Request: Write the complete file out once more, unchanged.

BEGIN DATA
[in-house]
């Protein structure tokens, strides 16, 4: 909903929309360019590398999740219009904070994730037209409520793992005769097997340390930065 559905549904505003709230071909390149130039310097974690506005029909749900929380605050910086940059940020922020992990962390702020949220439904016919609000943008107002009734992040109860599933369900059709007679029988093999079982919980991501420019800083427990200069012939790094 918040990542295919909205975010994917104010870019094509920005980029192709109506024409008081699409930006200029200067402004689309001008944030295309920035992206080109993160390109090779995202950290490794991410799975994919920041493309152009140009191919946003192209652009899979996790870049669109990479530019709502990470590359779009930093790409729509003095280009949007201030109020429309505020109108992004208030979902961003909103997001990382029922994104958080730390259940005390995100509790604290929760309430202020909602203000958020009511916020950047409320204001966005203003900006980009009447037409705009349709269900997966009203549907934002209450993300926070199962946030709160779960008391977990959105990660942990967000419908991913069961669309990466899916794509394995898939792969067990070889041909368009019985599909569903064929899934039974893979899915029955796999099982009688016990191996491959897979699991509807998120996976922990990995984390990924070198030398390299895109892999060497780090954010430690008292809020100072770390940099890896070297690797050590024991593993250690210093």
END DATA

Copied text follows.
[in-house]
């Protein structure tokens, strides 16, 4: 909903929309360019590398999740219009904070994730037209409520793992005769097997340390930065 559905549904505003709230071909390149130039310097974690506005029909749900929380605050910086940059940020922020992990962390702020949220439904016919609000943008107002009734992040109860599933369900059709007679029988093999079982919980991501420019800083427990200069012939790094 918040990542295919909205975010994917104010870019094509920005980029192709109506024409008081699409930006200029200067402004689309001008944030295309920035992206080109993160390109090779995202950290490794991410799975994919920041493309152009140009191919946003192209652009899979996790870049669109990479530019709502990470590359779009930093790409729509003095280009949007201030109020429309505020109108992004208030979902961003909103997001990382029922994104958080730390259940005390995100509790604290929760309430202020909602203000958020009511916020950047409320204001966005203003900006980009009447037409705009349709269900997966009203549907934002209450993300926070199962946030709160779960008391977990959105990660942990967000419908991913069961669309990466899916794509394995898939792969067990070889041909368009019985599909569903064929899934039974893979899915029955796999099982009688016990191996491959897979699991509807998120996976922990990995984390990924070198030398390299895109892999060497780090954010430690008292809020100072770390940099890896070297690797050590024991593993250690210093």